In contrast, R. Yehoshua b. Levi says, “The tefillot were arranged to be said in the middle."  This statement suggests that R. Yehoshua did not dispute bringing together Geula and Tefilla in the morning, but only at night.  In his view, the two daily recitals of the Shema are meant to bracket the three daily recitals of the Shemoneh Esrei. 


The Gemara now turns to the logic behind these two positions:


What is the ground of their difference? —

If you like, I can say it is [the interpretation of] a verse,

and if you like, I can say that they reason differently. 

For R. Yochanan argues:

Though the complete deliverance from Egypt

took place in the morning time only,

there was also some kind of deliverance in the evening;

whereas R. Yehoshua b. Levi argues

that since the real deliverance happened in the morning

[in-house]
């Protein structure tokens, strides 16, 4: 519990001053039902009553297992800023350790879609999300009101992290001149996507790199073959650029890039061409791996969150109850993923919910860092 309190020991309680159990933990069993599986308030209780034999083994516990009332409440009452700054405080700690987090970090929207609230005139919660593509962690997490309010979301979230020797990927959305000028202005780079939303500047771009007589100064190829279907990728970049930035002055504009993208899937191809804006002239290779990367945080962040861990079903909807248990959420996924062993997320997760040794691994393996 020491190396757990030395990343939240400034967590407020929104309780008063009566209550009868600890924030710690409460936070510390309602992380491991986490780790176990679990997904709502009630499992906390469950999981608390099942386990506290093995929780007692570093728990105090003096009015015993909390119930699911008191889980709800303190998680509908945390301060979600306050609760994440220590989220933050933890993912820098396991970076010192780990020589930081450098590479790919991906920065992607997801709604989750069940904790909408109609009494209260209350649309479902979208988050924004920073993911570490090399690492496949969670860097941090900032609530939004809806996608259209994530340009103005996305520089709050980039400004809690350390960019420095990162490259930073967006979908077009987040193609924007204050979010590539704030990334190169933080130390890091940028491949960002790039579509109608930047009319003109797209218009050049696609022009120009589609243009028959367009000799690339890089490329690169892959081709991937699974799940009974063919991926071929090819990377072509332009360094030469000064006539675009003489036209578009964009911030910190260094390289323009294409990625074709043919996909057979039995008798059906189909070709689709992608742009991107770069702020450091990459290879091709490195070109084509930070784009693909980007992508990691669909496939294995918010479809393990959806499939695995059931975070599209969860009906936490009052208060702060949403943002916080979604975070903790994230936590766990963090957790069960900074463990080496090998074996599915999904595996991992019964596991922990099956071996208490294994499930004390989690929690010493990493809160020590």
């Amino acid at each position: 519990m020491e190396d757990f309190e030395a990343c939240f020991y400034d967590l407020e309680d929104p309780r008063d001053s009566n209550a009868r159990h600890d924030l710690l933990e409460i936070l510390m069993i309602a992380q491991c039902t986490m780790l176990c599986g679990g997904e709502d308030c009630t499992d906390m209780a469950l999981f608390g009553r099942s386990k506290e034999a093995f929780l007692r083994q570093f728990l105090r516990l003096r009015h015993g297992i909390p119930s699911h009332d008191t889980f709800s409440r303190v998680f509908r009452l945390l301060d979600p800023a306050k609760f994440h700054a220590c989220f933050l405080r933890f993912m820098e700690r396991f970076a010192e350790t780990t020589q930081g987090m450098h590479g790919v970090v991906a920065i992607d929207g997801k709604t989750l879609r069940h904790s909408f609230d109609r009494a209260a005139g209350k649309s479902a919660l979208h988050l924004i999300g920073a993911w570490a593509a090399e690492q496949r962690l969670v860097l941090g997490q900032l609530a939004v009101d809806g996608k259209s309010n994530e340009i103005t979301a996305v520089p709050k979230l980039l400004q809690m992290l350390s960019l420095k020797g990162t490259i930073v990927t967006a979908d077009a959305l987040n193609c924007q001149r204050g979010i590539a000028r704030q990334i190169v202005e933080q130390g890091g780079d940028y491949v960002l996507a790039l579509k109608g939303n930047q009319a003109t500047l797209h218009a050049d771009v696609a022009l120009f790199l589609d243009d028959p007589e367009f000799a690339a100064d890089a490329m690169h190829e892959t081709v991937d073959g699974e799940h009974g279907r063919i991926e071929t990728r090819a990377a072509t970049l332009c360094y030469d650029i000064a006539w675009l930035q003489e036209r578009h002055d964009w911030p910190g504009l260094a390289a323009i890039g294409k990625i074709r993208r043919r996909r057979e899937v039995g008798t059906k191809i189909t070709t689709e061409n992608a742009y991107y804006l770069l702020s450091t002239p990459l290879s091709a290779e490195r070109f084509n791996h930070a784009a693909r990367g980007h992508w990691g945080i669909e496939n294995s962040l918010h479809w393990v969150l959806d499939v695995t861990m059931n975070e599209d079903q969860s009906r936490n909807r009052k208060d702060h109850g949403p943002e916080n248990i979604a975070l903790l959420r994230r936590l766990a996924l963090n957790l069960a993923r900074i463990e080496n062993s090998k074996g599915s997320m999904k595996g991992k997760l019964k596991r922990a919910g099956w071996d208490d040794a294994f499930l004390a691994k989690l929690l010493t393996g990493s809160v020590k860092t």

[that of the evening] was no proper deliverance.


The first explanation of the dispute argues that attaching Geula to Tefilla is a result of the relationship between redemption from Egypt and the Shemone Esrei.  This explanation, however, does not specify how the two are related.  According to this opinion, the two rabbis argue about the significance of the redemption from Egypt that occurred at night.  Clearly, the Jews did not leave Egypt until the morning.  However, according to R. Yochanan, the beginnings of the redemption, that occurred the night before, count as redemption.  According to R. Yehoshua, these events are overshadowed by the redemption that occurred the next day.  It is not obvious how these arguments explain the original dispute about Geula and Tefilla.  It would seem that if the redemption at night was not significant, the blessing of Geula, or perhaps the last paragraph of the Shema, should be omitted at night.  Perhaps this is R. Yehoshua’s intent, since if we don’t say Geula at night, in his opinion, the whole principle of connecting Geula to Tefilla does not apply at night.